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Formatting Information — An introduction to typesetting with LATEX


Earlier editions of Formatting Information were prompted by the generous help I received from TEX users too numerous to mention individually. Shortly after TUGboat published it (Flynn, 2002), I was reminded by a spate of email of the fragility of documentation for any system which is constantly under development. While the core of LATEX is as stable as ever, there have been revisions to packages, issues of new distributions, new tools, new interfaces, new books and online documents, corrections to my own errors, suggestions for rewording, and in one or two cases mild abuse for having omitted package X which the someone felt to be indispensable.

The last few editions have been the result of a few years of allowing it to lie fallow, accumulating suggestions and finding errors, but taking on board the large number of changes which daily pass in front of all of us who read comp.text.tex and, and the sometimes more obvious changes visible when one installs a new version of TEX. The previous edition came after a longer pause while I finished my research into editing interfaces for structured documents (Flynn, 2014), which took rather longer than I expected, so there was rather more to change; plus I switched the web version to a HTML5 mobile layout, which meant reprogramming the transformation. The new print editions now uses XƎLATEX, which has meant no more worrying about stray UTF-8 characters, and the ability to use different fonts. This edition now assumes the reader uses XƎLATEX and biblatex with biber, and all the examples and package references have been updated to match.

I am grateful as always to the people who sent me corrections and suggestions for improvement. Please keep them coming: only this way can this book reflect what people want to learn. The same limitation still applies, however: no mathematics, as there are already a dozen or more excellent books on the market as well as many online documents, some listed in § 5 below, which deal with mathematical typesetting in TEX and LATEX in finer and better detail than I am capable of.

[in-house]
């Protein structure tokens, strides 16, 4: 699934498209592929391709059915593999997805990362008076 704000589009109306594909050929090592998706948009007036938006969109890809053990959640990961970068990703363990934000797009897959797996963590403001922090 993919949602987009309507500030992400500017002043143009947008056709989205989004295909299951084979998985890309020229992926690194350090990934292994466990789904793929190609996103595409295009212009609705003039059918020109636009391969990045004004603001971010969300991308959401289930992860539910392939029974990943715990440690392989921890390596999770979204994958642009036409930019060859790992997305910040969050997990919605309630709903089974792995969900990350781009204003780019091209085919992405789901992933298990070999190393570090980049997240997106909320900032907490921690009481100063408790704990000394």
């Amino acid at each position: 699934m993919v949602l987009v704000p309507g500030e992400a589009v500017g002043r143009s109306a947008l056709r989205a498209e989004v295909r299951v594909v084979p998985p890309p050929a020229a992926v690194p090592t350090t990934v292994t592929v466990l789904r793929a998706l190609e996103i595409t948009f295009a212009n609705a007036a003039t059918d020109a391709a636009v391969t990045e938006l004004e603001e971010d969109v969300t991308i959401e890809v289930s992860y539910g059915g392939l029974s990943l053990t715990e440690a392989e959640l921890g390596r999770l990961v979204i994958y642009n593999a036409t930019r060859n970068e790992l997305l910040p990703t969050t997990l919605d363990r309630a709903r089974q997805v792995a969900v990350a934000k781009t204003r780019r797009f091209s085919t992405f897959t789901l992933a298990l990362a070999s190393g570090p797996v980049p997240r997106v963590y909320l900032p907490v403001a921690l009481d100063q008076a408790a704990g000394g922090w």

As I was finishing an earlier edition, I was asked to review an article for The PracTEX Journal, which grew out of the Practical TEX Conference in 2004. At that meeting, Peter Flom specifically took the writers of documentation to task for failing to explain things more clearly, and as I read more, I found myself agreeing, and resolving to clear up some specific problems areas as far as possible. I was delighted to see at subsequent Practical TEX Conferences, in 2006 and later, that more presenters, especially in the Humanities, have stepped up to Peter’s challenge.

It is very difficult for people who write technical documentation to remember how they struggled to learn what has now become to them a familiar system. So much of what we do is second nature, and a lot of it actually has nothing to do with the software, but more with the way in which we view and approach information, and with our general level of knowledge of computing. As computer systems become more sophisticated, they require less detailed knowledge from users, even while the takeup of computer usage rises. The result is a generation of users who know what they want, but who are wholly incapable of knowing when they’ve got it, and lack the vocabulary and the experience to explain how to get it; who have only ever seen one way of doing something, and believe that if the result looks pretty, it means it must be right. As technical writers, we need to explain why, not just how, so if I have obscured something by making unreasonable assumptions about your knowledge, please let me know so that I can correct it.